But Silicon Valley teaches viewers that the tech industry is not a place for serious women and women of intellect. It teaches that women do not belong in the tech industry.
I take this seriously because I was positively affected by having female role models, both fictional and real. I still am: I see women like Marissa Mayer and Sheryl Sandberg and I’m reminded that, yes, it is possible, even when I find myself, yet again, the only woman in the room. Men—white men—don’t viscerally realize how important it is to have these role models because they’ve never been without them.
I take this seriously because as a startup cofounder and hiring manager, I have a really hard time finding enough designers and engineers to hire. I want the pool of candidates to increase in size and to not be artificially limited by irrelevant factors like gender and race. I don’t want that pool to be limited further by Hollywood portrayals that write out even the few women we do have in tech.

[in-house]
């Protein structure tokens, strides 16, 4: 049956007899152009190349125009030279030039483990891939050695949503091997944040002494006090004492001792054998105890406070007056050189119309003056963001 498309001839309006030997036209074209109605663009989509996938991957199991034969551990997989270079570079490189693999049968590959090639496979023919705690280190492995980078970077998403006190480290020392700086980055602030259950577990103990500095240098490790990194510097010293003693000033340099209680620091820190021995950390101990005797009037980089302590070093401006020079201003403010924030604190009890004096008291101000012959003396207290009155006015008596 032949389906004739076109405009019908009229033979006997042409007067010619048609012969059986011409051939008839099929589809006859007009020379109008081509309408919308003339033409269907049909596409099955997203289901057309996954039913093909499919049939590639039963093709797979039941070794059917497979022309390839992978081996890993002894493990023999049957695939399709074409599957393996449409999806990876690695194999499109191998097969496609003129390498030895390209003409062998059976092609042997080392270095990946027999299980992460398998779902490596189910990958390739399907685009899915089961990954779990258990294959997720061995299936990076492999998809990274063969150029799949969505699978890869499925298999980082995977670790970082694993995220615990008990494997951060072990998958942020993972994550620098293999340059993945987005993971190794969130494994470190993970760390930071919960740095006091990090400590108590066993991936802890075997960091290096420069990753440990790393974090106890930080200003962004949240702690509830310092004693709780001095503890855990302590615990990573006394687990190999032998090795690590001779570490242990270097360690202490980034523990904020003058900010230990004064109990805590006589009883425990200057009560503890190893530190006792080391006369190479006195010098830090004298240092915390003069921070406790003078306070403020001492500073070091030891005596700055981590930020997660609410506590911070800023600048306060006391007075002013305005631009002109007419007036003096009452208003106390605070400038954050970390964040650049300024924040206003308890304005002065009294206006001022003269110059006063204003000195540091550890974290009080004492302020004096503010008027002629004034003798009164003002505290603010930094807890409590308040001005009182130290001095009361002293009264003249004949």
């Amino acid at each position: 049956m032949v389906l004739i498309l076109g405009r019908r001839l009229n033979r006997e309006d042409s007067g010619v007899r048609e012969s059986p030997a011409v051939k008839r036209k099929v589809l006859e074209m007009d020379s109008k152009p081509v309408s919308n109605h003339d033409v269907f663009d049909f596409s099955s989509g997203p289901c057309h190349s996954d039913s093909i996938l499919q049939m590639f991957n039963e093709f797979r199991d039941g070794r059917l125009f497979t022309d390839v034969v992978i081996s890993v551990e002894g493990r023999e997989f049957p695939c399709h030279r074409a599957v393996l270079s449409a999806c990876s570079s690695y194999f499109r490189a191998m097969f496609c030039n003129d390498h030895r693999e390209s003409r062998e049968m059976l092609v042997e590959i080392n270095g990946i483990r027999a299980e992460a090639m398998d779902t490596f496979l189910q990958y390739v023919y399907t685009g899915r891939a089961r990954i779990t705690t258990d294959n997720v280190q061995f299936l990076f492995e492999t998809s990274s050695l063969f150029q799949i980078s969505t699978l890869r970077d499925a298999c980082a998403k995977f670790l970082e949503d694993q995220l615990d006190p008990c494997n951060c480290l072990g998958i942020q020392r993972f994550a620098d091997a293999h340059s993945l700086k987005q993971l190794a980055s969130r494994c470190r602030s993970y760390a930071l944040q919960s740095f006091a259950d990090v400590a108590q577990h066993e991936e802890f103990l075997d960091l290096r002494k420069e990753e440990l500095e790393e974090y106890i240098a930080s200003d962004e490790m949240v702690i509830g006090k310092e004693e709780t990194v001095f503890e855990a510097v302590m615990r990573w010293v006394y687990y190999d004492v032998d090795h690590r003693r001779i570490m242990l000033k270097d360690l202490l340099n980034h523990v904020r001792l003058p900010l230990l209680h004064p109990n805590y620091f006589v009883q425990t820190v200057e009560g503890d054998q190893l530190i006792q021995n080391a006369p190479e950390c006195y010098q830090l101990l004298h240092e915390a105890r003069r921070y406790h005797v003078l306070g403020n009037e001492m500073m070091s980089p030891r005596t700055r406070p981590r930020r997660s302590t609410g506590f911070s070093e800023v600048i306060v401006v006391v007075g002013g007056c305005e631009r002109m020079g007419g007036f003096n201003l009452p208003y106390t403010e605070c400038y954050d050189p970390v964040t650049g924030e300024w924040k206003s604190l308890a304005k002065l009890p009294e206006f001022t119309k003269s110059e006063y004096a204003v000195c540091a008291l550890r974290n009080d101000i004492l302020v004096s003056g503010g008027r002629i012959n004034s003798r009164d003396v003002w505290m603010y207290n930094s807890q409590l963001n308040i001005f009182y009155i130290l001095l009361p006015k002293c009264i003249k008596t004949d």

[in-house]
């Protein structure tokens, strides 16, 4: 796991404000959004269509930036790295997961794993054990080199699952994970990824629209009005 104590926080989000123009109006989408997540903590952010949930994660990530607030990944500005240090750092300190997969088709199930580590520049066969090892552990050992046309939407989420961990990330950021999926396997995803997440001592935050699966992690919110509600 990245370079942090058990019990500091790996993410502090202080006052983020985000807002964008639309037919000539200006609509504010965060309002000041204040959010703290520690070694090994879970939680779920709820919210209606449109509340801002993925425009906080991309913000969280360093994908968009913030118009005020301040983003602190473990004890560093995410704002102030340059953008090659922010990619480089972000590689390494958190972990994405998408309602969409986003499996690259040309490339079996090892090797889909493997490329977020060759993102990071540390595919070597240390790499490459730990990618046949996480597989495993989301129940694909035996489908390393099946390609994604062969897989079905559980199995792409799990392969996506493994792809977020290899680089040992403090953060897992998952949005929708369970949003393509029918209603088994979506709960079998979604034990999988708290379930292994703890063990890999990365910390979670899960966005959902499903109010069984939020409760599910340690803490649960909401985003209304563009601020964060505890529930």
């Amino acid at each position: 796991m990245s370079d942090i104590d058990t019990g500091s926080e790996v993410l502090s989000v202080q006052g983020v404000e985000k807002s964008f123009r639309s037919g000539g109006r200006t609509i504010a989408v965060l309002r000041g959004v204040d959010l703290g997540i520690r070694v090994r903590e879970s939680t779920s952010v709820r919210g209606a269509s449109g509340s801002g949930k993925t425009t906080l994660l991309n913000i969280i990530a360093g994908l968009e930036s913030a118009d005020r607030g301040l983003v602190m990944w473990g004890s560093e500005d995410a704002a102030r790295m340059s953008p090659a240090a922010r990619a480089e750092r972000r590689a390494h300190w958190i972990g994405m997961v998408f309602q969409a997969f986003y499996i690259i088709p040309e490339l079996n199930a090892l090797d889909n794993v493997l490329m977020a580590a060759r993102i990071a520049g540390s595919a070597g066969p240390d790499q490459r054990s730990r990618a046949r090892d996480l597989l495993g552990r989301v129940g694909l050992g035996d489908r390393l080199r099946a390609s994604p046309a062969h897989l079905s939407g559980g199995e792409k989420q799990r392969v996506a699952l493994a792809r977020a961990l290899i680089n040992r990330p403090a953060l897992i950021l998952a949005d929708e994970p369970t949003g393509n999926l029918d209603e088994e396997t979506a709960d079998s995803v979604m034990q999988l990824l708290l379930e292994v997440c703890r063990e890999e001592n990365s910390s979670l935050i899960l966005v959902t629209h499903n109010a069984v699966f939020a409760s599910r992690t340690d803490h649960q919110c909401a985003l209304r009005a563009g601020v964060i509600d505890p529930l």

I take this seriously because I have a 13 year-old stepdaughter—a daughter, really, since her mother passed away, and I assumed the responsibility of being a full-time parent to her and her older brother. I want her to know that she can choose a job or a career based on her talent and her interests and that any path is open to her. I want her and her brother to be able to look to both women and men to solve tough problems.
I want you to take this seriously too. I want you to see it as weird and shocking that there are no women in Silicon Valley. I want you to complain to your friends, family, and kids that Silicon Valley is tone-deaf for not having any main female characters. I want you to believe that anyone with engineering talent deserves to be in this world, and if those talented people get the impression that they are not considered legitimate participants by the people who are already here, they will take their talents elsewhere and our industry will collectively be the worse for it.
Hackers of the world unite.